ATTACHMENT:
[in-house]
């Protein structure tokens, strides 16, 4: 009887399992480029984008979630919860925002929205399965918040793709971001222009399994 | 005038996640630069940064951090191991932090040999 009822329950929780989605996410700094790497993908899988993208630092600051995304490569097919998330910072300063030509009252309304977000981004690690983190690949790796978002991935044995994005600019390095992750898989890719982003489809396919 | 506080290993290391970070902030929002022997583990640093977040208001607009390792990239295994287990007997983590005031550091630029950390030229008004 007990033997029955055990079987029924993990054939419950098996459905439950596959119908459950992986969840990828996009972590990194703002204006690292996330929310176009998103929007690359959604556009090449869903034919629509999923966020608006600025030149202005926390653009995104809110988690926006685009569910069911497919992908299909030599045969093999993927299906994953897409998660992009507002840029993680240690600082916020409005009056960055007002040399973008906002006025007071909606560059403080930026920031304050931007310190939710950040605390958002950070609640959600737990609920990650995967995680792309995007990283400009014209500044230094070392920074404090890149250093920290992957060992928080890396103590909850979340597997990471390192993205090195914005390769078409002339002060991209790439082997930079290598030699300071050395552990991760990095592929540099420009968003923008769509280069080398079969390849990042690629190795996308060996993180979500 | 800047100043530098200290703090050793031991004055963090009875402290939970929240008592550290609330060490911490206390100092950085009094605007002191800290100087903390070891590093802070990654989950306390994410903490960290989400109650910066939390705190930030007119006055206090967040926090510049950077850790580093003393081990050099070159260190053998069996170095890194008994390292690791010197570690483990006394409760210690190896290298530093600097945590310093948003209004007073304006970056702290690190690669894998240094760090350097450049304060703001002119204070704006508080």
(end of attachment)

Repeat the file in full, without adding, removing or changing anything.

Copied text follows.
[in-house]
């Protein structure tokens, strides 16, 4: 009887399992480029984008979630919860925002929205399965918040793709971001222009399994 | 005038996640630069940064951090191991932090040999 009822329950929780989605996410700094790497993908899988993208630092600051995304490569097919998330910072300063030509009252309304977000981004690690983190690949790796978002991935044995994005600019390095992750898989890719982003489809396919 | 506080290993290391970070902030929002022997583990640093977040208001607009390792990239295994287990007997983590005031550091630029950390030229008004 007990033997029955055990079987029924993990054939419950098996459905439950596959119908459950992986969840990828996009972590990194703002204006690292996330929310176009998103929007690359959604556009090449869903034919629509999923966020608006600025030149202005926390653009995104809110988690926006685009569910069911497919992908299909030599045969093999993927299906994953897409998660992009507002840029993680240690600082916020409005009056960055007002040399973008906002006025007071909606560059403080930026920031304050931007310190939710950040605390958002950070609640959600737990609920990650995967995680792309995007990283400009014209500044230094070392920074404090890149250093920290992957060992928080890396103590909850979340597997990471390192993205090195914005390769078409002339002060991209790439082997930079290598030699300071050395552990991760990095592929540099420009968003923008769509280069080398079969390849990042690629190795996308060996993180979500 | 800047100043530098200290703090050793031991004055963090009875402290939970929240008592550290609330060490911490206390100092950085009094605007002191800290100087903390070891590093802070990654989950306390994410903490960290989400109650910066939390705190930030007119006055206090967040926090510049950077850790580093003393081990050099070159260190053998069996170095890194008994390292690791010197570690483990006394409760210690190896290298530093600097945590310093948003209004007073304006970056702290690190690669894998240094760090350097450049304060703001002119204070704006508080």